$19 million in Economic Benefits
Tourism to San Juan Island National Historical Park creates Over $19 million in Economic Benefits
Report shows visitor spending supports 198 jobs in local economy
A new National Park Service (NPS) report shows that 258,668 visitors to San Juan Island National Historical Park (NHP) in 2015 spent $14,811,700 in communities near the park. That spending supported 198 jobs in the local area and had a cumulative benefit to the local economy of $19,222,100.
“San Juan Island NHP welcomes visitors from across the country and around the world,” said Superintendent Elexis Fredy. “We are delighted to share the story of this place and the experiences it provides. We also feature the park as a way to introduce our visitors to this part of the country and all that it offers. National park tourism is a significant driver in the national economy, returning $10 for every $1 invested in the National Park Service, and it’s a big factor in our local economy as well. We appreciate the partnership and support of our neighbors and are glad to be able to give back by helping to sustain local communities.”
The peer-reviewed visitor spending analysis was conducted by economists Catherine Cullinane Thomas of the U.S. Geological Survey and Lynne Koontz of the National Park Service. The report shows $16.9 billion of direct spending by 307.2 million park visitors in communities within 60 miles of a national park. This spending supported 295,000 jobs nationally; 252,000 of those jobs are found in these gateway communities. The cumulative benefit to the U.S. economy was $32 billion.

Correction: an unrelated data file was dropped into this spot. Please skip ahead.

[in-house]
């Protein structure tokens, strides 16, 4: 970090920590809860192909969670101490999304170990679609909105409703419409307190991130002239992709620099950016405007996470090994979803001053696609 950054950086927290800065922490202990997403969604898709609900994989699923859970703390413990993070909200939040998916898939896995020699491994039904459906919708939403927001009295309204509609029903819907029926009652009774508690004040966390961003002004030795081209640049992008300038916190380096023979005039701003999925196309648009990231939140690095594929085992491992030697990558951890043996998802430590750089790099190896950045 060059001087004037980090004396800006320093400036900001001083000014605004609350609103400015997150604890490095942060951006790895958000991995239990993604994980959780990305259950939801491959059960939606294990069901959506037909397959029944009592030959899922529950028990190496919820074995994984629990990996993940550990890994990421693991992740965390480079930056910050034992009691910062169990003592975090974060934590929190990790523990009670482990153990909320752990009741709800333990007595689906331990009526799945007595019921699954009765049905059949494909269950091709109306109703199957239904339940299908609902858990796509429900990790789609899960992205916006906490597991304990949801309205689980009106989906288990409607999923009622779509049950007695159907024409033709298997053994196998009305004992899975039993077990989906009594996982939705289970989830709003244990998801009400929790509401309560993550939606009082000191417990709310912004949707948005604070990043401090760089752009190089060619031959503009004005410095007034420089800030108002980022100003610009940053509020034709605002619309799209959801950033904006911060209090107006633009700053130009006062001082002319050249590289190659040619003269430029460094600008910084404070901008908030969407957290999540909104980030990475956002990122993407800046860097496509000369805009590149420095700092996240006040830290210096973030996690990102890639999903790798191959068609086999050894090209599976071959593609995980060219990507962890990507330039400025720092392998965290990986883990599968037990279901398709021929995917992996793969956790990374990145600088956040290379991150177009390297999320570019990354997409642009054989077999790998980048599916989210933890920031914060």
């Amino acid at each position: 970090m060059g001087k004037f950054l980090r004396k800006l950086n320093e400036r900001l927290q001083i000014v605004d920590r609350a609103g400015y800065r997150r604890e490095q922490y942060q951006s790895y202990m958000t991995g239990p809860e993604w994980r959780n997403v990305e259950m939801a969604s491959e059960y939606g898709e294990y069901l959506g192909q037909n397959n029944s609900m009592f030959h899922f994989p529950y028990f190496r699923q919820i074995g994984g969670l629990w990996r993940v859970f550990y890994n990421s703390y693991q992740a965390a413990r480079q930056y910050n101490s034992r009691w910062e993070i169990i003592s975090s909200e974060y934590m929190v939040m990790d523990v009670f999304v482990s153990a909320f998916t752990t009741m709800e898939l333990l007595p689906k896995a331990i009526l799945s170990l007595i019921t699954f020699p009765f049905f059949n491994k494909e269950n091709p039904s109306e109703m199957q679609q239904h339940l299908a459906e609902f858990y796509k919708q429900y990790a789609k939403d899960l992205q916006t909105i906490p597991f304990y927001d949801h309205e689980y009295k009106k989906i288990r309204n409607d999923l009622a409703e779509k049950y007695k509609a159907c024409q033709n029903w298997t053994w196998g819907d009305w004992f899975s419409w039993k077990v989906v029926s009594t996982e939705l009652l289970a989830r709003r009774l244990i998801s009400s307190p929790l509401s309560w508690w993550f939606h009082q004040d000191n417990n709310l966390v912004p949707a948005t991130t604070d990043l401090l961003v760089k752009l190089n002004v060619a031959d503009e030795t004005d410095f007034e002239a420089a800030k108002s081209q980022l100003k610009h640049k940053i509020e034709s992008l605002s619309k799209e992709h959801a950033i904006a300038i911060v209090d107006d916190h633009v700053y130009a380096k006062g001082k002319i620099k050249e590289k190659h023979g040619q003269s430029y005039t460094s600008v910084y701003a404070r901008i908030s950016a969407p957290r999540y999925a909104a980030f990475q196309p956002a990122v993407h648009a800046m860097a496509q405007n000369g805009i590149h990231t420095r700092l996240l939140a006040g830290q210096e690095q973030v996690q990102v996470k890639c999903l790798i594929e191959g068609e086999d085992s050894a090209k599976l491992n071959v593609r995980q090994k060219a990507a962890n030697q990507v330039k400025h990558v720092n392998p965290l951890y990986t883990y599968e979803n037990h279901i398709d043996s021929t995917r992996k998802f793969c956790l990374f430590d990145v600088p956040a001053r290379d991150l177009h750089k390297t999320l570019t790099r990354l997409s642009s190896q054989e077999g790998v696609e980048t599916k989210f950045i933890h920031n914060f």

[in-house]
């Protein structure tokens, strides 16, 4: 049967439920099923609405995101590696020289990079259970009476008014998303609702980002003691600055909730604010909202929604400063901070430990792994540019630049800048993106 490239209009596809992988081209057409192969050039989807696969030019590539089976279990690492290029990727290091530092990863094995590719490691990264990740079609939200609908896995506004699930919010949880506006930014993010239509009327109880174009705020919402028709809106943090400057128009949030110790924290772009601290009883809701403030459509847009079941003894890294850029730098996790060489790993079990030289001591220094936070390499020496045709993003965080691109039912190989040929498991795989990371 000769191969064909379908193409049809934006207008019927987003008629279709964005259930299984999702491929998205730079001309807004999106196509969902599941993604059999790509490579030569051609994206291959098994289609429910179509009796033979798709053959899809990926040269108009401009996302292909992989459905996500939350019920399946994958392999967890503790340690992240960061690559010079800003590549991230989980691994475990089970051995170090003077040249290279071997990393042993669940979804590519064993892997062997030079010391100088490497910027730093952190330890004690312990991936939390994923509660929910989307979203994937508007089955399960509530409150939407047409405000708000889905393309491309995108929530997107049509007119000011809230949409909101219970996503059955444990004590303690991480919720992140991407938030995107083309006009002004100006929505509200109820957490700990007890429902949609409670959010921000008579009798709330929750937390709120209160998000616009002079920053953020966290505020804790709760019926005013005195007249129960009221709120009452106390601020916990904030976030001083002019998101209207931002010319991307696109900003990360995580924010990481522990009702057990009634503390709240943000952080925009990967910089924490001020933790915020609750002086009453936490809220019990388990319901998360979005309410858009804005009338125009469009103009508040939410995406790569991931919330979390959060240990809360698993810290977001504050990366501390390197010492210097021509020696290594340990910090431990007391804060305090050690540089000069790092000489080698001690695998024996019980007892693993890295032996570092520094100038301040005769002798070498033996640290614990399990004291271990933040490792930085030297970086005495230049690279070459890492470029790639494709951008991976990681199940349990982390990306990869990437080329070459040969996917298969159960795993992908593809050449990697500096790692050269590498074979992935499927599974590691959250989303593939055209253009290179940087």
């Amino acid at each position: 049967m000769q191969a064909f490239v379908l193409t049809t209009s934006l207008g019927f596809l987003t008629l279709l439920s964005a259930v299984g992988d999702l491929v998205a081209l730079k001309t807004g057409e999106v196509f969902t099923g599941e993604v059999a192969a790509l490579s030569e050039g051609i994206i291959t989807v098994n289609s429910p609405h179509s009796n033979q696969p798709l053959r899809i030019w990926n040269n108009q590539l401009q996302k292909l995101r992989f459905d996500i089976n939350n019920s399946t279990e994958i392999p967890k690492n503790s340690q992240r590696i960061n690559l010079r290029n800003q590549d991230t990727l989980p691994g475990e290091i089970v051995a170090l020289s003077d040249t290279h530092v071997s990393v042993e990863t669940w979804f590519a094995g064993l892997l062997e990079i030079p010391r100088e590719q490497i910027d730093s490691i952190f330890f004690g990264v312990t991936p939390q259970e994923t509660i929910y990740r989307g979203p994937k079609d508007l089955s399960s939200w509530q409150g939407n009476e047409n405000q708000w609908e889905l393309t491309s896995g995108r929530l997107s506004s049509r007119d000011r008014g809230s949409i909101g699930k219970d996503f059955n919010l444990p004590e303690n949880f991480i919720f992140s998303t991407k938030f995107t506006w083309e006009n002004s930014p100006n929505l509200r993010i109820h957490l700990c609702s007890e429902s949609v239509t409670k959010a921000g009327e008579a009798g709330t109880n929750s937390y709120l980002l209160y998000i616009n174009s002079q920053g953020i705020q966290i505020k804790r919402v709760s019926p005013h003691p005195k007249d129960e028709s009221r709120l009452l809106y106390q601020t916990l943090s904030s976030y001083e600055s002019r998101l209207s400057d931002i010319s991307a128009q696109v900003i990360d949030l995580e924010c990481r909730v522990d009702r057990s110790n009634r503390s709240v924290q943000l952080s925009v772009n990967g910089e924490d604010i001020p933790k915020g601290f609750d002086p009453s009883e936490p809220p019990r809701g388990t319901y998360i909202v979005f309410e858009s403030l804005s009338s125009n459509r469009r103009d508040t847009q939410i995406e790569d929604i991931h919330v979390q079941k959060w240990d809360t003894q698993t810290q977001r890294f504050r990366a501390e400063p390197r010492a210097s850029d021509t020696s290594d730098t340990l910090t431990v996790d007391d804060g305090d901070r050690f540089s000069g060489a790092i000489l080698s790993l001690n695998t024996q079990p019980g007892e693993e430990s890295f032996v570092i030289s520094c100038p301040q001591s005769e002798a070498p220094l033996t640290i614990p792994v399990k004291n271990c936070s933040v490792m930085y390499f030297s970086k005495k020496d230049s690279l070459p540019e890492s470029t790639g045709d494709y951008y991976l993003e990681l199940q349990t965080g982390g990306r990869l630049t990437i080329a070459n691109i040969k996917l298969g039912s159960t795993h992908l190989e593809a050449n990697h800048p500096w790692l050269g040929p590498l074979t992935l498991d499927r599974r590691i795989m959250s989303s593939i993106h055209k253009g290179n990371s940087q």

According to the 2015 report, most park visitor spending was for lodging (31.1 percent) followed by food and beverages (20.2 percent), gas and oil (11.8 percent), admissions and fees (10.2 percent) and souvenirs and other expenses (9.8 percent).
Report authors this year produced an interactive tool. Users can explore current year visitor spending, jobs, labor income, value added, and output effects by sector for national, state, and local economies. Users can also view year-by-year trend data. The interactive tool and report are available at the NPS Social Science Program webpage at this link.
The report includes information for visitor spending at individual parks and by state.
To learn more about national parks in Washington and how the National Park Service works with Washington communities to help preserve local history, conserve the environment, and provide outdoor recreation, go to www.nps.gov/Washington.